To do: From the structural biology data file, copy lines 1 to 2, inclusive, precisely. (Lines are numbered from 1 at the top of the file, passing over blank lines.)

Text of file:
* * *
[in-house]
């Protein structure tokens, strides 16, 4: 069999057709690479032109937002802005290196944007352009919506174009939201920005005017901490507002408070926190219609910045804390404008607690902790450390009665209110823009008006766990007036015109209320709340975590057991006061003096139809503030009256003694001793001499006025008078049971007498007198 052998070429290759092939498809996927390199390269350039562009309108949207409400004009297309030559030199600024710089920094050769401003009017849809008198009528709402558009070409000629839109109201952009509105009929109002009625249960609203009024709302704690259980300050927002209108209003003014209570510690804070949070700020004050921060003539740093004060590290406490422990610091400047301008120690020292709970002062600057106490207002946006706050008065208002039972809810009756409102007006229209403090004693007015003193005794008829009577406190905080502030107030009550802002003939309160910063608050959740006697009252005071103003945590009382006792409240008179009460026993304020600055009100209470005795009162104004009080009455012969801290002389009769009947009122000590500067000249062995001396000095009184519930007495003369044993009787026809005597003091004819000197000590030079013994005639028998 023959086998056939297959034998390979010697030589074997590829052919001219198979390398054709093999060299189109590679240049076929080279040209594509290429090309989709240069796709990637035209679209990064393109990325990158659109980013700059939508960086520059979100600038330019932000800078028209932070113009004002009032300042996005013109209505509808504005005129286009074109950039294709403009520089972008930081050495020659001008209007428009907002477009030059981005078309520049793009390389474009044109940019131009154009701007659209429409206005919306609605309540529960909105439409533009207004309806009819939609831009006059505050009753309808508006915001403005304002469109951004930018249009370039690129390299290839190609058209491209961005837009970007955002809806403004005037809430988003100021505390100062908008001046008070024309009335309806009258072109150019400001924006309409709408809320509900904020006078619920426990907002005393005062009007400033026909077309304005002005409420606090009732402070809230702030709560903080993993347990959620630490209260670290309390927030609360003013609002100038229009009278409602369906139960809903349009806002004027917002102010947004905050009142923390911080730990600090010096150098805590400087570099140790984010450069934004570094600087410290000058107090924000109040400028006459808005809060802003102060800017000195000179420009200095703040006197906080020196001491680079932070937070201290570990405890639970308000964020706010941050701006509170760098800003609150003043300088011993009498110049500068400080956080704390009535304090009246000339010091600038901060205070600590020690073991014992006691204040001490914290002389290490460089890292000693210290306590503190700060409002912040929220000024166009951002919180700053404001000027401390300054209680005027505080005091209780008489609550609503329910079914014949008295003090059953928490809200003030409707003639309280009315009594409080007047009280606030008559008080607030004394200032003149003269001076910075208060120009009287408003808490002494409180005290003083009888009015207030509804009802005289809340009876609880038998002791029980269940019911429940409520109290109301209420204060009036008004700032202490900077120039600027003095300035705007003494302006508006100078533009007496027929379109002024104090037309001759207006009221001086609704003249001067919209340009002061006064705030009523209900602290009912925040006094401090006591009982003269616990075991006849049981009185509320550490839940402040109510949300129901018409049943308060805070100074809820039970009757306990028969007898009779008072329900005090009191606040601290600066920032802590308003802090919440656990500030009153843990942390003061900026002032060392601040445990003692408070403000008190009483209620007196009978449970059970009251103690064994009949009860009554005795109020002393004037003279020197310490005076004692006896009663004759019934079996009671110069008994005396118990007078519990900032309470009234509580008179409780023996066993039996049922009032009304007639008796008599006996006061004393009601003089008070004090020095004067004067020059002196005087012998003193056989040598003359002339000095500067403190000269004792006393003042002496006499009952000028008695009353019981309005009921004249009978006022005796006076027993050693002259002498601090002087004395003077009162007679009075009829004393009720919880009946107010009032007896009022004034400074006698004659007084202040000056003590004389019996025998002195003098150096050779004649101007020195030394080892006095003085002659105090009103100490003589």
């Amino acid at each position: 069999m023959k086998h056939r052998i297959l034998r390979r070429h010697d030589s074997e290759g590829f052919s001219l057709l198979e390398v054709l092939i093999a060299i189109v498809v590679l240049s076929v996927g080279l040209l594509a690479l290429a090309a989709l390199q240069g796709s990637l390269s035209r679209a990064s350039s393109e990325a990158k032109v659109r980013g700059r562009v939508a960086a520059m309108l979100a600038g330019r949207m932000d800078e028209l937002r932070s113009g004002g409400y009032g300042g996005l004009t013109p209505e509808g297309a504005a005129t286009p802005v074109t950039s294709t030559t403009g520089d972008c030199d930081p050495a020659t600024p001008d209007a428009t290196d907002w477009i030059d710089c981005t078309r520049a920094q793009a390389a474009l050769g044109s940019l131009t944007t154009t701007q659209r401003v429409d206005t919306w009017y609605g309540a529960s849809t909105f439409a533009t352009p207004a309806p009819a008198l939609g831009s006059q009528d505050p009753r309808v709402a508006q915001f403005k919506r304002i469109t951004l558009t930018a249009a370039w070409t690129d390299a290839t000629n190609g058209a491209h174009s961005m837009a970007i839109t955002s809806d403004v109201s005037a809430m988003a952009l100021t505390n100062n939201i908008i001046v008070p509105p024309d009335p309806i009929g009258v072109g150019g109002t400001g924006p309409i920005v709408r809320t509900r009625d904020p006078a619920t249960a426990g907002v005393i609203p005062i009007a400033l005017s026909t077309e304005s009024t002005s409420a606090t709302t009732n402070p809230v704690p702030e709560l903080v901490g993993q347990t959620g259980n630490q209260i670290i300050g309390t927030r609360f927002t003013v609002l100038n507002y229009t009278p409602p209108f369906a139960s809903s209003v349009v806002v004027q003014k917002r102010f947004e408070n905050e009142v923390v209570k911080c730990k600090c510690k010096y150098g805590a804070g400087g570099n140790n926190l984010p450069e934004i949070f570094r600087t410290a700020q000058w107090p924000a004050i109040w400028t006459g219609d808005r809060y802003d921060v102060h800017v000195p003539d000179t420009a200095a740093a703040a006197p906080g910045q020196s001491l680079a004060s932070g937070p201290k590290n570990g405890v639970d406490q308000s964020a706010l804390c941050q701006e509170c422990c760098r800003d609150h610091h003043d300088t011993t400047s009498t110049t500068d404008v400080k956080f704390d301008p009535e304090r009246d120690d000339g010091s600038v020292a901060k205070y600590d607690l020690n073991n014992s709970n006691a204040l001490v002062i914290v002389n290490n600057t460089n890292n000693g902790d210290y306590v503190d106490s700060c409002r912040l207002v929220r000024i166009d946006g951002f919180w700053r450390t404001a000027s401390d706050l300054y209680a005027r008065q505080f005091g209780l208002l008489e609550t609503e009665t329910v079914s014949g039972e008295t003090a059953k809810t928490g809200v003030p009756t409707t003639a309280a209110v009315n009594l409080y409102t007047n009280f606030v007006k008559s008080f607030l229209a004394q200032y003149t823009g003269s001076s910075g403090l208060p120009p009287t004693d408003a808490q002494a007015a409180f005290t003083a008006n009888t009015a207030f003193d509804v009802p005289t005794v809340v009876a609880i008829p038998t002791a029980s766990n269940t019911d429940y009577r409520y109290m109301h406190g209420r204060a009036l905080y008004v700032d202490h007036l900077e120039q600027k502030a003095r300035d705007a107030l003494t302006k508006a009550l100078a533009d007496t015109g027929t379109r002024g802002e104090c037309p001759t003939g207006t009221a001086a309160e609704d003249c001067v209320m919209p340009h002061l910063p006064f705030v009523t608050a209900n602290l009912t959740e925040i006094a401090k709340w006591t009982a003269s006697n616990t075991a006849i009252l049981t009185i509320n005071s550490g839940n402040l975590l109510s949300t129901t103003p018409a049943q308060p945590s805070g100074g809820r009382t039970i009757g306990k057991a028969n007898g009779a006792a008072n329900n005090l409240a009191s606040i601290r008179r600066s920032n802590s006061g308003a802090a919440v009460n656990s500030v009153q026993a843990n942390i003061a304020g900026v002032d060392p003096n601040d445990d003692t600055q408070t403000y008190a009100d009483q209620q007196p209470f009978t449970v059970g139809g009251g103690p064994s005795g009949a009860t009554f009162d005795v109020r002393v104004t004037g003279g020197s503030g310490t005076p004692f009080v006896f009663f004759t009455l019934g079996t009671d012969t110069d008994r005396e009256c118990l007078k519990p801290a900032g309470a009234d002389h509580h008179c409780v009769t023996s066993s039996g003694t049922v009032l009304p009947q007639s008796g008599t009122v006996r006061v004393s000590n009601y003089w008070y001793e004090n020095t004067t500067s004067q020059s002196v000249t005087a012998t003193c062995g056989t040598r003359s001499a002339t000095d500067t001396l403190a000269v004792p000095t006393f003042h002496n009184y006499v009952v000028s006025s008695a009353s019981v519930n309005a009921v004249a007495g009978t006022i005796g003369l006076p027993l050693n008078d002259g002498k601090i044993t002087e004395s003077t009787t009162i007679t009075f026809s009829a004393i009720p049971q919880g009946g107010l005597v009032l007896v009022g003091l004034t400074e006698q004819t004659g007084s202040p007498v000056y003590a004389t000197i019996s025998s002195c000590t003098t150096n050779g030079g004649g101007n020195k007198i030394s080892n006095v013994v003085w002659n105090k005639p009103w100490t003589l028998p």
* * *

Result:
[in-house]
């Protein structure tokens, strides 16, 4: 069999057709690479032109937002802005290196944007352009919506174009939201920005005017901490507002408070926190219609910045804390404008607690902790450390009665209110823009008006766990007036015109209320709340975590057991006061003096139809503030009256003694001793001499006025008078049971007498007198 052998070429290759092939498809996927390199390269350039562009309108949207409400004009297309030559030199600024710089920094050769401003009017849809008198009528709402558009070409000629839109109201952009509105009929109002009625249960609203009024709302704690259980300050927002209108209003003014209570510690804070949070700020004050921060003539740093004060590290406490422990610091400047301008120690020292709970002062600057106490207002946006706050008065208002039972809810009756409102007006229209403090004693007015003193005794008829009577406190905080502030107030009550802002003939309160910063608050959740006697009252005071103003945590009382006792409240008179009460026993304020600055009100209470005795009162104004009080009455012969801290002389009769009947009122000590500067000249062995001396000095009184519930007495003369044993009787026809005597003091004819000197000590030079013994005639028998 023959086998056939297959034998390979010697030589074997590829052919001219198979390398054709093999060299189109590679240049076929080279040209594509290429090309989709240069796709990637035209679209990064393109990325990158659109980013700059939508960086520059979100600038330019932000800078028209932070113009004002009032300042996005013109209505509808504005005129286009074109950039294709403009520089972008930081050495020659001008209007428009907002477009030059981005078309520049793009390389474009044109940019131009154009701007659209429409206005919306609605309540529960909105439409533009207004309806009819939609831009006059505050009753309808508006915001403005304002469109951004930018249009370039690129390299290839190609058209491209961005837009970007955002809806403004005037809430988003100021505390100062908008001046008070024309009335309806009258072109150019400001924006309409709408809320509900904020006078619920426990907002005393005062009007400033026909077309304005002005409420606090009732402070809230702030709560903080993993347990959620630490209260670290309390927030609360003013609002100038229009009278409602369906139960809903349009806002004027917002102010947004905050009142923390911080730990600090010096150098805590400087570099140790984010450069934004570094600087410290000058107090924000109040400028006459808005809060802003102060800017000195000179420009200095703040006197906080020196001491680079932070937070201290570990405890639970308000964020706010941050701006509170760098800003609150003043300088011993009498110049500068400080956080704390009535304090009246000339010091600038901060205070600590020690073991014992006691204040001490914290002389290490460089890292000693210290306590503190700060409002912040929220000024166009951002919180700053404001000027401390300054209680005027505080005091209780008489609550609503329910079914014949008295003090059953928490809200003030409707003639309280009315009594409080007047009280606030008559008080607030004394200032003149003269001076910075208060120009009287408003808490002494409180005290003083009888009015207030509804009802005289809340009876609880038998002791029980269940019911429940409520109290109301209420204060009036008004700032202490900077120039600027003095300035705007003494302006508006100078533009007496027929379109002024104090037309001759207006009221001086609704003249001067919209340009002061006064705030009523209900602290009912925040006094401090006591009982003269616990075991006849049981009185509320550490839940402040109510949300129901018409049943308060805070100074809820039970009757306990028969007898009779008072329900005090009191606040601290600066920032802590308003802090919440656990500030009153843990942390003061900026002032060392601040445990003692408070403000008190009483209620007196009978449970059970009251103690064994009949009860009554005795109020002393004037003279020197310490005076004692006896009663004759019934079996009671110069008994005396118990007078519990900032309470009234509580008179409780023996066993039996049922009032009304007639008796008599006996006061004393009601003089008070004090020095004067004067020059002196005087012998003193056989040598003359002339000095500067403190000269004792006393003042002496006499009952000028008695009353019981309005009921004249009978006022005796006076027993050693002259002498601090002087004395003077009162007679009075009829004393009720919880009946107010009032007896009022004034400074006698004659007084202040000056003590004389019996025998002195003098150096050779004649101007020195030394080892006095003085002659105090009103100490003589």